Vol. LII No. 10
October 2017

Chickasaw trades track cleats for Miss Oklahoma title

ADA, Okla. - Triana Browne’s decision to trade track cleats for stilettos resulted in a crown.

The 24-year-old Chickasaw citizen won the Miss Oklahoma title in June. She is spending a whirlwind summer preparing for the 2018 Miss America Pageant, Sept. 6-10, in Atlantic City, N.J.

She is also serving as a goodwill ambassador for the state and sharing her Chickasaw culture with young people.

Miss Browne was driven by her desire to get her degree at Oklahoma State University.

“When I got to college, I needed help paying for a bill, and my mother was laid off, Miss Browne said.

“The only thing that was going to keep me in school was a pageant, the Miss OSU pageant. Because I didn’t want to leave school, because I wanted to continue running, I told my mom I was going to win that pageant just so I could stay there. And, I ended up winning.”

In addition to her studies, Miss Browne was a scholarship runner on the OSU track team. She earned a bachelor’s degree from OSU.

Her reign as Miss OSU was so positive and uplifting, Miss Browne entered the Miss Oklahoma City pageant the following year and won that title as well.

“I had such an amazing time and gained so many friendships that I decided to do it again, because the more I get involved the more money I have toward education and the more I can help my mother.”

As Miss Oklahoma City, she competed in the 2017 Miss Oklahoma pageant in Tulsa, and was shocked when she won the crown.

“And now I am here – Miss Oklahoma, she said.

“Everything still feels like a dream, it hasn’t set in whatsoever. And I am really excited to see the growth just within the next couple of weeks, even up until September.

During her recent visit to Ada, Miss Browne read “I Am America” to a class of 3- and 4-year olds, who were noticeably enchanted by their royal guest.

“Reading to the children here at the Child Development Center is something that is really close to my heart, because I wish I could have learned about (my) Chickasaw heritage at a young age,” Miss Browne said.

The book she read mirrors her platform “Bridging the Great Cultural Divide.” She hopes to change the narrative from “they” to “we” and nurture cultural compassion.

“It’s really about sitting down, having a conversation with people who have different opinions, beliefs, and ideas just so we can come together as one,” she said.

Through her platform, Miss Browne has partnered with the Boys and Girls Clubs of Oklahoma City and Tulsa where she teaches Chickasaw heritage to young children as one of the topics.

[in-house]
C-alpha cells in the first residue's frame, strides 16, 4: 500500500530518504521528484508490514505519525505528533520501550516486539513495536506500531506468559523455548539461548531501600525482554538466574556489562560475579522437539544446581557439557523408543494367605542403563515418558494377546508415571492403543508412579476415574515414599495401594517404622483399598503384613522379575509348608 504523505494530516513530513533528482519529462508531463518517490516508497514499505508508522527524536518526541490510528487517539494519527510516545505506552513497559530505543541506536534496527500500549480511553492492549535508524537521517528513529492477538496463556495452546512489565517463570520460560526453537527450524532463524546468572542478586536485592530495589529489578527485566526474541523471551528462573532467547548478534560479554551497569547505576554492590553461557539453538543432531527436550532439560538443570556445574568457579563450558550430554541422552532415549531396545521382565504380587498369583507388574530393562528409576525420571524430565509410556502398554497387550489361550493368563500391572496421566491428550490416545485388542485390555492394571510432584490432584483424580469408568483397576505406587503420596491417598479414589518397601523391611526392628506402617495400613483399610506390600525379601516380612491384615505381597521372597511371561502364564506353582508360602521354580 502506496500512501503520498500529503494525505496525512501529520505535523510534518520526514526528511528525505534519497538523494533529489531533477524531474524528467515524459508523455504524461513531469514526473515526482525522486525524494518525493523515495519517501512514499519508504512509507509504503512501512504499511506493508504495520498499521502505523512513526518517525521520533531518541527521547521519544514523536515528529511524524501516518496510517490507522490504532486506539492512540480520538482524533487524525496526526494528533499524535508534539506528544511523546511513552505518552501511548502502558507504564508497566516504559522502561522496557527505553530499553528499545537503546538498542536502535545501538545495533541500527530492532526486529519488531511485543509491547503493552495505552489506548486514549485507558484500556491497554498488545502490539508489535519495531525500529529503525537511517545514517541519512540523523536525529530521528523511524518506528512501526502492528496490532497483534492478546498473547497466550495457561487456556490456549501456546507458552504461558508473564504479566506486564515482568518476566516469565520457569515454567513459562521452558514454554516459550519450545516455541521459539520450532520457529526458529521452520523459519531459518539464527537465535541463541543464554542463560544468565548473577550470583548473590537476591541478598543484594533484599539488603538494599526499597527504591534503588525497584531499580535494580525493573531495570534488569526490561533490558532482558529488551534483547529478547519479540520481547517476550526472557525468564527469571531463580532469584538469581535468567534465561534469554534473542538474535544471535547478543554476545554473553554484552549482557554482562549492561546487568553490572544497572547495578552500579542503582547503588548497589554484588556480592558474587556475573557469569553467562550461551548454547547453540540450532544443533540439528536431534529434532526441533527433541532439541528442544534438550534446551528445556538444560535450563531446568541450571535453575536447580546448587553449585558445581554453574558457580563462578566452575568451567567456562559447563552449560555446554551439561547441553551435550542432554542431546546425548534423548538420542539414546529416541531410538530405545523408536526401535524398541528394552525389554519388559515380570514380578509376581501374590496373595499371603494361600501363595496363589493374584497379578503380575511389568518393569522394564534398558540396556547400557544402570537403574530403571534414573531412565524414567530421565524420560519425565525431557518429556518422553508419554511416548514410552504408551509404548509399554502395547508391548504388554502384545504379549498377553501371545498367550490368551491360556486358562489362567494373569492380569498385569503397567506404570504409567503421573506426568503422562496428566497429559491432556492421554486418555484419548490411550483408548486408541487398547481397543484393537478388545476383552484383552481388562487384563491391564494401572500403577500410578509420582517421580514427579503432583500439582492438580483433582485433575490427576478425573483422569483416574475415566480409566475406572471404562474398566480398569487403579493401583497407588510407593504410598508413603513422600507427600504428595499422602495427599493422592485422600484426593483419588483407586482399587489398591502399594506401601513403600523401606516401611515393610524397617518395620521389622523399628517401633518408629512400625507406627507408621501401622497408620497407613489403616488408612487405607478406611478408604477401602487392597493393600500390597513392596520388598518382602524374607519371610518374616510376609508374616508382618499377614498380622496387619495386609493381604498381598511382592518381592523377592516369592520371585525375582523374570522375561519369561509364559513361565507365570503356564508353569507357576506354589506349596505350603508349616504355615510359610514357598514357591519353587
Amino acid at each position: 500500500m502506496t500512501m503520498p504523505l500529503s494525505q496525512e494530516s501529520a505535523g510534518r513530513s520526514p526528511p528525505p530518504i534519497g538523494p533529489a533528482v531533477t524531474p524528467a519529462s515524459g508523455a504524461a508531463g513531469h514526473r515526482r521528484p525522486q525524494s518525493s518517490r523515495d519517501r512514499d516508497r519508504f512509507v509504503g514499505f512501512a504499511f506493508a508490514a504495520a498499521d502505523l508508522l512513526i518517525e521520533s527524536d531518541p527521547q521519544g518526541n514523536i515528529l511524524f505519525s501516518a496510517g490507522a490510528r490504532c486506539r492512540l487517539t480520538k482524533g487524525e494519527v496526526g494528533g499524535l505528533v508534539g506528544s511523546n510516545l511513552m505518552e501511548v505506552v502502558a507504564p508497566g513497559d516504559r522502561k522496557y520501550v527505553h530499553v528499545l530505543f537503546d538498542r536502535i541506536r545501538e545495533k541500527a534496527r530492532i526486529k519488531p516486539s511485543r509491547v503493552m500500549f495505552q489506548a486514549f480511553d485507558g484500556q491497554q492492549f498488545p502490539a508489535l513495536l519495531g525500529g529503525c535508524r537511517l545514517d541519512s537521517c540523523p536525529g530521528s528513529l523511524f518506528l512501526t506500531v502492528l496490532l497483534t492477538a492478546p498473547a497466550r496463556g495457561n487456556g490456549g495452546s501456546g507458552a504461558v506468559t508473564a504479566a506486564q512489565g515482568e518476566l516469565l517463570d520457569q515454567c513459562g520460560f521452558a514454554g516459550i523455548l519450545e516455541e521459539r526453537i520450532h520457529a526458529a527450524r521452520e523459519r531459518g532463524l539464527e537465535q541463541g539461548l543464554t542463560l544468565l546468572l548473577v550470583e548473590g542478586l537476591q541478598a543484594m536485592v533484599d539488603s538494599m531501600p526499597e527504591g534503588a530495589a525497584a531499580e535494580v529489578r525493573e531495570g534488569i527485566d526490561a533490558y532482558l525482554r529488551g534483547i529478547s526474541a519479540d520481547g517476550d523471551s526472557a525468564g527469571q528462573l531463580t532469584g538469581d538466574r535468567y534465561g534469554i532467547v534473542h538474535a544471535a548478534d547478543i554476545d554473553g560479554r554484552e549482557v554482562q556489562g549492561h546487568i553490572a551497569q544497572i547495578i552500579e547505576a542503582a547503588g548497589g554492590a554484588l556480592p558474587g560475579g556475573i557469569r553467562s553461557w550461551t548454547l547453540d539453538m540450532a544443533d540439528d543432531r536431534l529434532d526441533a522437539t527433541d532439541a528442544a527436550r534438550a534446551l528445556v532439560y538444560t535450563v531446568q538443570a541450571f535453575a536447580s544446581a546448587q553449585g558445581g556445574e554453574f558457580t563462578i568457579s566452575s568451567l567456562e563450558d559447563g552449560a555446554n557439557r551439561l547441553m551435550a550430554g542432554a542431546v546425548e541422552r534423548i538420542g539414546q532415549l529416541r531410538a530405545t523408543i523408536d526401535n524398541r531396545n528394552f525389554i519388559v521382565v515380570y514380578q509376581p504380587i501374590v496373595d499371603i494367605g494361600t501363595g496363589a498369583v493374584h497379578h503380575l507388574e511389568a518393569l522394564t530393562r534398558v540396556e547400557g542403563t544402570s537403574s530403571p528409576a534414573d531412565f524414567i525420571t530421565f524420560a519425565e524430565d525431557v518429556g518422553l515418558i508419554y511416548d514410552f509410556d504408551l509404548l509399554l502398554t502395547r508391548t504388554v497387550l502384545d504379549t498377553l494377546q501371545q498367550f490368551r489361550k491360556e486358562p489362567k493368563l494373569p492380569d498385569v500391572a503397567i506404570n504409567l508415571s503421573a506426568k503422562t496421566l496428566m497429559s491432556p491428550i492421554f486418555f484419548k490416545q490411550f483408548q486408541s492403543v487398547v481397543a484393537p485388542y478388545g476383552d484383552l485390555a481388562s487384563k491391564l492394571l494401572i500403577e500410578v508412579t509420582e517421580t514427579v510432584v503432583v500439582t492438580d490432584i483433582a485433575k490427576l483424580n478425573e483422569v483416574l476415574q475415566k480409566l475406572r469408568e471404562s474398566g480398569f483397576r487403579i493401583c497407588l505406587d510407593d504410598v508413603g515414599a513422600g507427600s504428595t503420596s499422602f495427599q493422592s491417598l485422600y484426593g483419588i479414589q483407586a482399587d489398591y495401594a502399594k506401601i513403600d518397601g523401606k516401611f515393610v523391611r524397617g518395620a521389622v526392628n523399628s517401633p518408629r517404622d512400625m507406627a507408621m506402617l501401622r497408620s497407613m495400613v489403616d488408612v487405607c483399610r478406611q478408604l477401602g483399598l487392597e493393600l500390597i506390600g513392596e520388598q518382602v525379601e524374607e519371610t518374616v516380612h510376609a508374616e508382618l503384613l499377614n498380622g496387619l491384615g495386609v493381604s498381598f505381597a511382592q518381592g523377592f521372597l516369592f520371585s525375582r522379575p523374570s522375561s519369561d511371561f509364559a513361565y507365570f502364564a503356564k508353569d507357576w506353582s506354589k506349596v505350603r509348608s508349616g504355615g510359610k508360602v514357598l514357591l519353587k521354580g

“Something I love speaking on being Chickasaw and giving (the students) an Oklahoma rose rock and words to learn, so they can say ‘Chokma’ whenever they meet people.”

Working with children, she also hopes to spark curiosity and excitement about the cultures in Oklahoma and challenge them to continue to ask the questions to learn from their surroundings.

“The next time we met, they were telling me of noticing a billboard or commercial,” she said. “Something they never really focused on before. It is a lot of fun.”

Miss Browne’s Chickasaw heritage is traced to her grandparents, Charles and Judith Hearell, of Bennington, Okla.

She discovered her Chickasaw roots later in her young life. Miss Browne began educating herself, through books, museum trips and the internet, about what it means to be Chickasaw.

“Once I learned I was Chickasaw, I wanted to learn what it was about,” she said. “I wanted to grow in that and learn more about Chickasaw heritage and why it’s so amazing.”

Her platform, which promotes cultural inclusion, stems from her search for role models as a young girl.

“When I was a little girl, I went through a very dark phase and just had no one I could really relate to, being that I didn’t know who I was as a multicultural woman, she said.

“I was very alone,” she said. “Because of that, I don’t want anyone else to go through that experience. So I am here to represent the athletes, to represent all women, represent men, too – just to empower others.

“The biggest impact I want to make is a sense of hope.”

Miss Browne is the daughter of Monica Browne and Joel Hearell, who both ran track at Oklahoma State University and are alumni of the school.

She is also a graduate from Oklahoma State, thanks in part, to her decision to participate in the Miss OSU pageant.